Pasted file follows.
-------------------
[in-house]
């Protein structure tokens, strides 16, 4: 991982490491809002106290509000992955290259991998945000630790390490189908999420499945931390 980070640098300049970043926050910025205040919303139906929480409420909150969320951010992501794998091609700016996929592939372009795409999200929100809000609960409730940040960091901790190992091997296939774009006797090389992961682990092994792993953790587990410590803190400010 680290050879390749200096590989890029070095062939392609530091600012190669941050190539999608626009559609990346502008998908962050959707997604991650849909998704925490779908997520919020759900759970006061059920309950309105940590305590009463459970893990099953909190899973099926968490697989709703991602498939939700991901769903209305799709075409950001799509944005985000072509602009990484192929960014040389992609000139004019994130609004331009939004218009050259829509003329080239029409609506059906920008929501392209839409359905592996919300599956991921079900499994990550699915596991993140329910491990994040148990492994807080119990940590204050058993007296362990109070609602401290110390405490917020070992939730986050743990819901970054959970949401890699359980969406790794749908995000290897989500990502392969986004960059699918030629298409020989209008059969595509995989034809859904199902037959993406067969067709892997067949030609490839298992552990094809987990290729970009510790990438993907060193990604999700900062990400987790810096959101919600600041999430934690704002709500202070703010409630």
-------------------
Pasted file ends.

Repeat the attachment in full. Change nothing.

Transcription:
[in-house]
């Protein structure tokens, strides 16, 4: 991982490491809002106290509000992955290259991998945000630790390490189908999420499945931390 980070640098300049970043926050910025205040919303139906929480409420909150969320951010992501794998091609700016996929592939372009795409999200929100809000609960409730940040960091901790190992091997296939774009006797090389992961682990092994792993953790587990410590803190400010 680290050879390749200096590989890029070095062939392609530091600012190669941050190539999608626009559609990346502008998908962050959707997604991650849909998704925490779908997520919020759900759970006061059920309950309105940590305590009463459970893990099953909190899973099926968490697989709703991602498939939700991901769903209305799709075409950001799509944005985000072509602009990484192929960014040389992609000139004019994130609004331009939004218009050259829509003329080239029409609506059906920008929501392209839409359905592996919300599956991921079900499994990550699915596991993140329910491990994040148990492994807080119990940590204050058993007296362990109070609602401290110390405490917020070992939730986050743990819901970054959970949401890699359980969406790794749908995000290897989500990502392969986004960059699918030629298409020989209008059969595509995989034809859904199902037959993406067969067709892997067949030609490839298992552990094809987990290729970009510790990438993907060193990604999700900062990400987790810096959101919600600041999430934690704002709500202070703010409630």